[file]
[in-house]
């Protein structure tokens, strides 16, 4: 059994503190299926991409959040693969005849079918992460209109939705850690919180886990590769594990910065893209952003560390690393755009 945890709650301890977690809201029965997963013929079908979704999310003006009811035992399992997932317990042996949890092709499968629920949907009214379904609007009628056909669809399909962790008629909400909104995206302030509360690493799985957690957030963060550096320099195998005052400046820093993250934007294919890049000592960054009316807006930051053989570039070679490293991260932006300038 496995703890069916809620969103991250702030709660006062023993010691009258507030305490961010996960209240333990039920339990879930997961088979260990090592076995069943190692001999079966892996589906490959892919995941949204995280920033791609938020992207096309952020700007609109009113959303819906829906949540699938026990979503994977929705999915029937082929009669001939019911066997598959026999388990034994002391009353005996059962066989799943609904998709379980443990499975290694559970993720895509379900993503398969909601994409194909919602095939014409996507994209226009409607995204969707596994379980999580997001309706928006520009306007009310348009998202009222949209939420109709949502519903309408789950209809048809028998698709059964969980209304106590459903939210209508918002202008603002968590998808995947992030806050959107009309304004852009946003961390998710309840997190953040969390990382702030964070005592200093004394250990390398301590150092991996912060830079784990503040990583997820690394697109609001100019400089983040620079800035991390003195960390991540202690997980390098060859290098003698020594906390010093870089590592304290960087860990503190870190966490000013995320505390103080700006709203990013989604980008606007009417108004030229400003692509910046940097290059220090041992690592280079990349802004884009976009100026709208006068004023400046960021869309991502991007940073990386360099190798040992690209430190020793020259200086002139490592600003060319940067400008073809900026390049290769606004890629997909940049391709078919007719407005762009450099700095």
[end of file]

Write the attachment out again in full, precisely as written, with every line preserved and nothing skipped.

[in-house]
């Protein structure tokens, strides 16, 4: 059994503190299926991409959040693969005849079918992460209109939705850690919180886990590769594990910065893209952003560390690393755009 945890709650301890977690809201029965997963013929079908979704999310003006009811035992399992997932317990042996949890092709499968629920949907009214379904609007009628056909669809399909962790008629909400909104995206302030509360690493799985957690957030963060550096320099195998005052400046820093993250934007294919890049000592960054009316807006930051053989570039070679490293991260932006300038 496995703890069916809620969103991250702030709660006062023993010691009258507030305490961010996960209240333990039920339990879930997961088979260990090592076995069943190692001999079966892996589906490959892919995941949204995280920033791609938020992207096309952020700007609109009113959303819906829906949540699938026990979503994977929705999915029937082929009669001939019911066997598959026999388990034994002391009353005996059962066989799943609904998709379980443990499975290694559970993720895509379900993503398969909601994409194909919602095939014409996507994209226009409607995204969707596994379980999580997001309706928006520009306007009310348009998202009222949209939420109709949502519903309408789950209809048809028998698709059964969980209304106590459903939210209508918002202008603002968590998808995947992030806050959107009309304004852009946003961390998710309840997190953040969390990382702030964070005592200093004394250990390398301590150092991996912060830079784990503040990583997820690394697109609001100019400089983040620079800035991390003195960390991540202690997980390098060859290098003698020594906390010093870089590592304290960087860990503190870190966490000013995320505390103080700006709203990013989604980008606007009417108004030229400003692509910046940097290059220090041992690592280079990349802004884009976009100026709208006068004023400046960021869309991502991007940073990386360099190798040992690209430190020793020259200086002139490592600003060319940067400008073809900026390049290769606004890629997909940049391709078919007719407005762009450099700095």